— Sally McManus, On Fairness

Whether the mask is labeled fascism, democracy, or dictatorship of the proletariat, our great adversary remains the apparatus — the bureaucracy, the police, the military. Not the one facing us across the frontier of the battle lines, which is not so much our enemy as our brothers’ enemy, but the one that calls itself our protector and makes us its slaves. No matter what the circumstances, the worst betrayal will always be to subordinate ourselves to this apparatus and to trample underfoot, in its service, all human values in ourselves and in others.

— Simone Weil

Liberal democracy – as you know, in the old days, we were saying we want socialism with a human face. Today’s left effectively offers global capitalism with a human face, more tolerance, more rights and so on. So the question is, is this enough or not? Here I remain a Marxist: I think not.

— Slavoj Zizek

What I’m talking about is more than recompense for past injustices—more than a handout, a payoff, hush money, or a reluctant bribe. What I’m talking about is a national reckoning that would lead to spiritual renewal. Reparations would mean the end of scarfing hot dogs on the Fourth of July while denying the facts of our heritage. Reparations would mean the end of yelling “patriotism” while waving a Confederate flag. Reparations would mean a revolution of the American consciousness, a reconciling of our self-image as the great democratizer with the facts of our history.

— Ta-Nehisi Coates

Remember, there are two things that keep us oppressed: them and us. We are half of the equation. There will not be a magic day when we wake up and it’s now OK to express ourselves publicly. We must make that day ourselves, by speaking out publicly — first in small numbers, then in greater numbers, until it’s simply the way things are and no one thinks twice. Never doubt that we will create this world, because, my friends, we are fortunate to live in a democracy, and in a democracy, we decide what’s possible.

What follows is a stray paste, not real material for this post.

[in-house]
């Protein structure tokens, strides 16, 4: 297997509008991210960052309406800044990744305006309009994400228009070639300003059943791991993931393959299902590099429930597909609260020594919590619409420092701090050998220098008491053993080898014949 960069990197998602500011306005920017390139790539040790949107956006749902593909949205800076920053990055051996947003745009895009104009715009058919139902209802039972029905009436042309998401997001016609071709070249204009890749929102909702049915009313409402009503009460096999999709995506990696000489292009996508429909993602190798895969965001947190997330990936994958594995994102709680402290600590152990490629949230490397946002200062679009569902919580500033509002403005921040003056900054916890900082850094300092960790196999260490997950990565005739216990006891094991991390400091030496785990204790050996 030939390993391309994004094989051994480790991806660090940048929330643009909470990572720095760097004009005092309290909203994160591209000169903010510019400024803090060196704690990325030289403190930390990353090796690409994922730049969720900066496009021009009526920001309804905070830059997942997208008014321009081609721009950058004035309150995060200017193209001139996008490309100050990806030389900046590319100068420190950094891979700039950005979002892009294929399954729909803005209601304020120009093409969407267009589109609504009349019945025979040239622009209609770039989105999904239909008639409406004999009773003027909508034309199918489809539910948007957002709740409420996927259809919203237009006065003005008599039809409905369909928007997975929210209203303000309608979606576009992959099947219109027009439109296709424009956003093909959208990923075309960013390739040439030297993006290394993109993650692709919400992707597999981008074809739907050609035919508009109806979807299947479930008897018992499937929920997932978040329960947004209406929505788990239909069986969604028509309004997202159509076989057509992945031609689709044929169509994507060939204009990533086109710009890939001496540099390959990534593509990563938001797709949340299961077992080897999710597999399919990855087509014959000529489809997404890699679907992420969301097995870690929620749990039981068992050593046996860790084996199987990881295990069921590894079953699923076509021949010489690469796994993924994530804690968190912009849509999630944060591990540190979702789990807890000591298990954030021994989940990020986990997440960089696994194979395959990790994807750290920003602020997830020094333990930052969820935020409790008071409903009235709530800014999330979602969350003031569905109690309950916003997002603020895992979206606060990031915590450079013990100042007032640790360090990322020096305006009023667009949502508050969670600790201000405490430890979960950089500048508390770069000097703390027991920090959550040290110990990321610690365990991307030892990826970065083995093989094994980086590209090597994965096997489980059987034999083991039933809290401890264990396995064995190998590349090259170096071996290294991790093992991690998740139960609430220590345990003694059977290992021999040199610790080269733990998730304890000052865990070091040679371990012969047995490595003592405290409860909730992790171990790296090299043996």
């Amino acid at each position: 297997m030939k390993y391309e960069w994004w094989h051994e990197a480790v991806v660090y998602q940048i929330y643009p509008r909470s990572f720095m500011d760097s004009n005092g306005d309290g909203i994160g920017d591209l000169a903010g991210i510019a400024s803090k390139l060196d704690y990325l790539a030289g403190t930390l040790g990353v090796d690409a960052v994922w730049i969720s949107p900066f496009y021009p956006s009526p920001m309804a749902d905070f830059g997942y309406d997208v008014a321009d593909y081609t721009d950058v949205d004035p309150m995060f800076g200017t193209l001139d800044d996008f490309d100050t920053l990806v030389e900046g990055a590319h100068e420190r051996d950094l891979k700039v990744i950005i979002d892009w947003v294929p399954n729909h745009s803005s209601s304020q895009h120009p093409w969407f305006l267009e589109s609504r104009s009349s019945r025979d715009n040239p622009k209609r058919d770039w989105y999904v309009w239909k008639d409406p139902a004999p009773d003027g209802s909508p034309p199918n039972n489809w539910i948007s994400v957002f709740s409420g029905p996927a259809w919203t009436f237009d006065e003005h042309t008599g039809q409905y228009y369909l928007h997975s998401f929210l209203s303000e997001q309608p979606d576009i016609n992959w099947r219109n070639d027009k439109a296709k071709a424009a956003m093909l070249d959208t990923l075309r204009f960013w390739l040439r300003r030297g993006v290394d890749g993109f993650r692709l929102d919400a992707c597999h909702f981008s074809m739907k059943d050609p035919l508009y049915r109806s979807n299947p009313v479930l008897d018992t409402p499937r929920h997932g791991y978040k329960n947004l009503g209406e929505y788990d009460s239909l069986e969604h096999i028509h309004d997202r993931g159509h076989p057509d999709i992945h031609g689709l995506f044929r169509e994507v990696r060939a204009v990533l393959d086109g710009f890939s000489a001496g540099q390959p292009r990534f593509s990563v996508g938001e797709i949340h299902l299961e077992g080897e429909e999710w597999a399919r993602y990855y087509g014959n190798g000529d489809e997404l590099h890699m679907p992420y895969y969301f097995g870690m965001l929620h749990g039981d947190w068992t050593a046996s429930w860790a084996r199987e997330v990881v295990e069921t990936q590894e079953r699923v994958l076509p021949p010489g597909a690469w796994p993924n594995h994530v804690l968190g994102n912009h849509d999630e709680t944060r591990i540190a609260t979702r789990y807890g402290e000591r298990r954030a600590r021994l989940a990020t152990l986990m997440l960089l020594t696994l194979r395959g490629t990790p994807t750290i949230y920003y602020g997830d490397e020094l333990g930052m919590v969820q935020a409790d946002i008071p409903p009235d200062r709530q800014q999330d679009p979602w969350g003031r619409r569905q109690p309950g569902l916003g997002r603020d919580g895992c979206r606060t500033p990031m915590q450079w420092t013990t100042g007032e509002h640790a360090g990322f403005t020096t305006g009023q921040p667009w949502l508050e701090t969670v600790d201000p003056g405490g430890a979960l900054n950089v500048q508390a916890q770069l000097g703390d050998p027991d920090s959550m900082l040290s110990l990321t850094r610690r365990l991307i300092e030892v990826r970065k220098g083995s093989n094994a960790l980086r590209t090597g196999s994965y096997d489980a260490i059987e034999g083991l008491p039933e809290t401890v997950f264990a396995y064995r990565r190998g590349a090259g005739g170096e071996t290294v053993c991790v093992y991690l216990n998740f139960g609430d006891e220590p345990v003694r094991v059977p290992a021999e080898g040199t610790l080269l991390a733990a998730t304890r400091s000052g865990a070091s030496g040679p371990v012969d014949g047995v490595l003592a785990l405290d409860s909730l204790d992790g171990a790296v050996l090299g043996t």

— Tammy Baldwin

Peace, in the sense of the absence of war, is of little value to someone who is dying of hunger or cold. It will not remove the pain of torture inflicted on a prisoner of conscience. It does not comfort those who have lost their loved ones in floods caused by senseless deforestation in a neighboring country. Peace can only last where human rights are respected, where the people are fed, and where individuals and nations are free.True peace with oneself and with the world around us can only be achieved through the development of mental peace. The other phenomena mentioned above are similarly interrelated. Thus, for example, we see that a clean environment, wealth or democracy mean little in the face of war, especially nuclear war, and that material development is not sufficient to ensure human happiness.

Material progress is of course important for human advancement. In Tibet, we paid much to little attention to technological and economic development, and today we realize that this was a mistake. At the same time, material development without spiritual development can also cause serious problems. In some countries too much attention is paid to external things and very little importance is given to inner development. I believe both are important and must be developed side by side so as to achieve a good balance between them. Tibetans are always described by foreign visitors as being a happy, jovial people. This is part of our national character, formed by cultural and religious values that stress the importance of mental peace through the generation of love and kindness to all other living sentient beings, both human and animal. Inner peace is the key: if you have inner peace, the external problems do not affect your deep sense of peace and tranquillity. In that state of mind you can deal with situations with calmness and reason, while keeping your inner happiness. This is very important. Without this inner peace, no matter how comfortable your life is materially, you may still be worried, disturbed or unhappy because of circumstances.